They entered the lumber concern's offices.

"A note for Doc Savage," said the reception clerk. "The watchman claimed it was shoved under the front door some time during the night."

Doc took the note and opened it. Inside was a sheet of plain white paper.

The paper was perfectly blank—except for a thumb print. The thumb print was enormous. It looked big as a baby track.

Doc smiled slightly. He recognized the print easily. Its very size was enough. Doc doubted another man on earth had a hand as big as the one which had made the print.

It belonged to Colonel John Renwick, the one of his five friends and aids who was called Renny. A man noted all over the world for his feats of engineering—that was Renny. He was also famed as the man who had a playful habit of knocking panels out of the heaviest doors with his vast fists.

The strange message told Doc his four men—Renny, Monk, Long Tom, and Johnny—had arrived in New Orleans during the night. No doubt, they had flown by a slightly slower plane.

Big Eric now led the way to his private office. In striking contrast to the palatial air of the rest of the building, Big Eric's sanctum was no more ornate than that of a sawmill foreman. The rug was full of holes, so that one had to step high to keep from tripping. The desk was old, with the edges pitted where cigars had carelessly burned.

"I can't work in a joint where they put on a lot of dog," Big Eric apologized. "This is the equipment I started out with thirty years ago."

Adjoining, was an office the exact opposite of Big Eric's in fittings. It had the finest Oriental rugs on the floor. The desk must have cost more than a sawmill jacket-feeder would make in a year. A complete bar with refrigerating and mixing machines occupied a corner. Pictures of young women—obviously chorus cuties—were about.

"The office of Horace Haas, my junior partner," explained Big Eric. Then, realizing the place hardly looked like a business office, he added defensively, "Horace Haas may not be a crack business man, but he furnished the capital for my start in life!"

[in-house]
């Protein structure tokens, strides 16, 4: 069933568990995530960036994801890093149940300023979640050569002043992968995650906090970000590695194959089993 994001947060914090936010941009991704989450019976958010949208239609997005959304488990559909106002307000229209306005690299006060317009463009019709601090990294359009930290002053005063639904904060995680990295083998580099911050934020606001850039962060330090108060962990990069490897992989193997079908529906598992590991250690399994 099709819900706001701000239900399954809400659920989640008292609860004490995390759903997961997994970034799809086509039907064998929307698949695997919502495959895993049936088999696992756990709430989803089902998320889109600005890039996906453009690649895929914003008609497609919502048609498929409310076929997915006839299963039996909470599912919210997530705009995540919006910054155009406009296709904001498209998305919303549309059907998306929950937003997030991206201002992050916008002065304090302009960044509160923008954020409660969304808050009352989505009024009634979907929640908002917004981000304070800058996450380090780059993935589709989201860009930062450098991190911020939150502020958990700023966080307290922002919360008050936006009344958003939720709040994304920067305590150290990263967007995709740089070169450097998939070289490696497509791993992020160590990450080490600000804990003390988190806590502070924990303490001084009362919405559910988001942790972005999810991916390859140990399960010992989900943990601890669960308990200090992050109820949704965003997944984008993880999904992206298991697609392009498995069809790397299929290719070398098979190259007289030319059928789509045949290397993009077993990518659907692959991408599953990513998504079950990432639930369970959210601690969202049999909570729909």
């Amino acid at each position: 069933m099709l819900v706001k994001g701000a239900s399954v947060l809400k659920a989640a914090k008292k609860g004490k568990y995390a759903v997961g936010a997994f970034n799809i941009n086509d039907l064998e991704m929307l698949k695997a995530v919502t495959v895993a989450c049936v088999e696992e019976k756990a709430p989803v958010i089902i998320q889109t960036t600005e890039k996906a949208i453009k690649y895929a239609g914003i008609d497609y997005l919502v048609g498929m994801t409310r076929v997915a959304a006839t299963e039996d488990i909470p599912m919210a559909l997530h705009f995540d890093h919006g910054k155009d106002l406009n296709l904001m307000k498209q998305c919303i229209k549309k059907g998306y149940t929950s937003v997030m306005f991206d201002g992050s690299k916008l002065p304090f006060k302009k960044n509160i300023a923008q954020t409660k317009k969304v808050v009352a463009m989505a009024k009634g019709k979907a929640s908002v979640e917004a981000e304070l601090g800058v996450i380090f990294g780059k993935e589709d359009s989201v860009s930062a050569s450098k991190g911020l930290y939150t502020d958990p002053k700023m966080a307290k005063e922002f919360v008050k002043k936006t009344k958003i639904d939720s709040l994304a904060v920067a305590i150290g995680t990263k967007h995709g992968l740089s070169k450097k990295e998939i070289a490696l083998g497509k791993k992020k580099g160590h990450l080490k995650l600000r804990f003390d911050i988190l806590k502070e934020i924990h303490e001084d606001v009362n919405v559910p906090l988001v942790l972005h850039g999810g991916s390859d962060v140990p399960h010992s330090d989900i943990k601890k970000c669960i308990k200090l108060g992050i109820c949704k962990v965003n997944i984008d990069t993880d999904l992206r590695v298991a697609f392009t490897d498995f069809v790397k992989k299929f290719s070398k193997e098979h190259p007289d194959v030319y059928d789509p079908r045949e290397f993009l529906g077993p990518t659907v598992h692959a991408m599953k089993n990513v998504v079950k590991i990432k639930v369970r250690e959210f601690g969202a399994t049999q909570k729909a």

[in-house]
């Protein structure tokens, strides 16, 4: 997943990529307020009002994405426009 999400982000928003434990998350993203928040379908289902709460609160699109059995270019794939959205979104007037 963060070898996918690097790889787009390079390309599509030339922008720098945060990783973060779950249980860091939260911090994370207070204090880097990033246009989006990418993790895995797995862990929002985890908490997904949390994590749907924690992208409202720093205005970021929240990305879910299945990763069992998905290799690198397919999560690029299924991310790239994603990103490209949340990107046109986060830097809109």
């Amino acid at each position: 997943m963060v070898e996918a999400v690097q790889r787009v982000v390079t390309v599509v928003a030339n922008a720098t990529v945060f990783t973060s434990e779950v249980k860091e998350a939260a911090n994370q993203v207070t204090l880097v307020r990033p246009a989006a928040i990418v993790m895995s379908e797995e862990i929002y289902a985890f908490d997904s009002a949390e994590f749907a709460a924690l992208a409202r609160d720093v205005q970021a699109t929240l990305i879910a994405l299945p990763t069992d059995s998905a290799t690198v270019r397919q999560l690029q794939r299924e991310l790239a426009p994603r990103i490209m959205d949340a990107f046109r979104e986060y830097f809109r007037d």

At this point, a shrill, whanging voice said, "Could I have a word with you, Mr. Danielsen?"

Big Eric turned. "Oh, it's Silas Bunnywell, one of the bookkeepers."

* * *

SILAS BUNNEYWELL was a typical movie bookkeeper. He was tall, but his upper body was hunched as though he had sat on a stool all his life. His face was shrunken. He had a little pot belly, but the rest of him was too thin. His hair was white as a cottontail rabbit's tail.

He wore a shiny blue suit. His glasses were the sort Edna Danielsen had expected Doc Savage to be wearing. The lenses were like bottle bottoms.

"What is it, Bunnywell?" inquired Big Eric.

Old Bunnywell kneaded his hands together nervously. He seemed reluctant to talk.

"It is rather private," he muttered. "If I could see you alone—"

"Shoot!" Big Eric commanded. He waved an arm at Doc, Ham and Edna. "Ain't nothin' too private for these folks to hear."

"I'd rather only you—"

"C'mon, c'mon, Bunnywell!" rumbled the massive lumberman. "Talk up!"

"It's about Horace Haas," Bunnywell whined. "I loaned him five hundred dollars some time ago. He promised to pay it back within ten days. But when I ask him for it, he just laughs me off. I wonder—I wonder if you would speak to him. Five hundred dollars may not seem to you like much, but it is a large sum to me. I worked very hard to save it"

Big Eric cleared his throat noisily. He scowled. It was plain that he was disgusted with his business partner. He drew a large wallet from his pocket and extracted several bills.

"Here's your five hundred!" he boomed. "I'll collect it from Horace Haas!"

×